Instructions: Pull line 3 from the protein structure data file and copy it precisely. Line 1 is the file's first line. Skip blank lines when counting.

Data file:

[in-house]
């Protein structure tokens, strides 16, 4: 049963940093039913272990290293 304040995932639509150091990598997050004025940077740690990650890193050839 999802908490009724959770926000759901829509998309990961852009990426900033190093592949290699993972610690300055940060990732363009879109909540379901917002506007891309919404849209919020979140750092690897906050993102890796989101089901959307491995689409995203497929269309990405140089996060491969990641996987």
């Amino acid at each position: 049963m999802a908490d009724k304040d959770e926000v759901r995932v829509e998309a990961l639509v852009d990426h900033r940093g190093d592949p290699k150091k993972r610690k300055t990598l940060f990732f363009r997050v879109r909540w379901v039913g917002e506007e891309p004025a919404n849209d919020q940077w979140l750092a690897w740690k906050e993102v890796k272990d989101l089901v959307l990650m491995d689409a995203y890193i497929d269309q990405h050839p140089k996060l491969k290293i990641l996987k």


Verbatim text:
């Amino acid at each position: 049963m999802a908490d009724k304040d959770e926000v759901r995932v829509e998309a990961l639509v852009d990426h900033r940093g190093d592949p290699k150091k993972r610690k300055t990598l940060f990732f363009r997050v879109r909540w379901v039913g917002e506007e891309p004025a919404n849209d919020q940077w979140l750092a690897w740690k906050e993102v890796k272990d989101l089901v959307l990650m491995d689409a995203y890193i497929d269309q990405h050839p140089k996060l491969k290293i990641l996987k």